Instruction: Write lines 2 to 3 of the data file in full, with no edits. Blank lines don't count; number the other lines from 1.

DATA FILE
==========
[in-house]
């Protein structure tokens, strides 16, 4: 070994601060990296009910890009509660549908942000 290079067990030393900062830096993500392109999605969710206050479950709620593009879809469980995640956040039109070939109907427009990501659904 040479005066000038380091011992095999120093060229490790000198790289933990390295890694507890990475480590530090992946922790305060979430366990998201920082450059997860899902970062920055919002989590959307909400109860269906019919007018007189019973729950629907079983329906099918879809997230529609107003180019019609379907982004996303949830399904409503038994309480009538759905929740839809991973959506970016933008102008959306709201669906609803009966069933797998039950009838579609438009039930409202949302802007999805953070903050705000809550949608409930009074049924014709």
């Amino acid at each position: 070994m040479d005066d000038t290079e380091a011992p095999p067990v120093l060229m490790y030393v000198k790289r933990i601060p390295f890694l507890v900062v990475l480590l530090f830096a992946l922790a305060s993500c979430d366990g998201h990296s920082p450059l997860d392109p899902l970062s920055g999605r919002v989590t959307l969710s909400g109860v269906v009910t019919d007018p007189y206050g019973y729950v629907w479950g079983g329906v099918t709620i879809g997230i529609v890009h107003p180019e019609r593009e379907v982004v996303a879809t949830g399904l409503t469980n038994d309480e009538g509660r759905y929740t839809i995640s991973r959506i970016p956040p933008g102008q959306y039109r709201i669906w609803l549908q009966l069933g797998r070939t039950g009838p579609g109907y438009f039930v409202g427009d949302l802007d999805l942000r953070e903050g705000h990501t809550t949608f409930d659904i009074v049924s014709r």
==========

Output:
């Protein structure tokens, strides 16, 4: 070994601060990296009910890009509660549908942000 290079067990030393900062830096993500392109999605969710206050479950709620593009879809469980995640956040039109070939109907427009990501659904 040479005066000038380091011992095999120093060229490790000198790289933990390295890694507890990475480590530090992946922790305060979430366990998201920082450059997860899902970062920055919002989590959307909400109860269906019919007018007189019973729950629907079983329906099918879809997230529609107003180019019609379907982004996303949830399904409503038994309480009538759905929740839809991973959506970016933008102008959306709201669906609803009966069933797998039950009838579609438009039930409202949302802007999805953070903050705000809550949608409930009074049924014709």
């Amino acid at each position: 070994m040479d005066d000038t290079e380091a011992p095999p067990v120093l060229m490790y030393v000198k790289r933990i601060p390295f890694l507890v900062v990475l480590l530090f830096a992946l922790a305060s993500c979430d366990g998201h990296s920082p450059l997860d392109p899902l970062s920055g999605r919002v989590t959307l969710s909400g109860v269906v009910t019919d007018p007189y206050g019973y729950v629907w479950g079983g329906v099918t709620i879809g997230i529609v890009h107003p180019e019609r593009e379907v982004v996303a879809t949830g399904l409503t469980n038994d309480e009538g509660r759905y929740t839809i995640s991973r959506i970016p956040p933008g102008q959306y039109r709201i669906w609803l549908q009966l069933g797998r070939t039950g009838p579609g109907y438009f039930v409202g427009d949302l802007d999805l942000r953070e903050g705000h990501t809550t949608f409930d659904i009074v049924s014709r």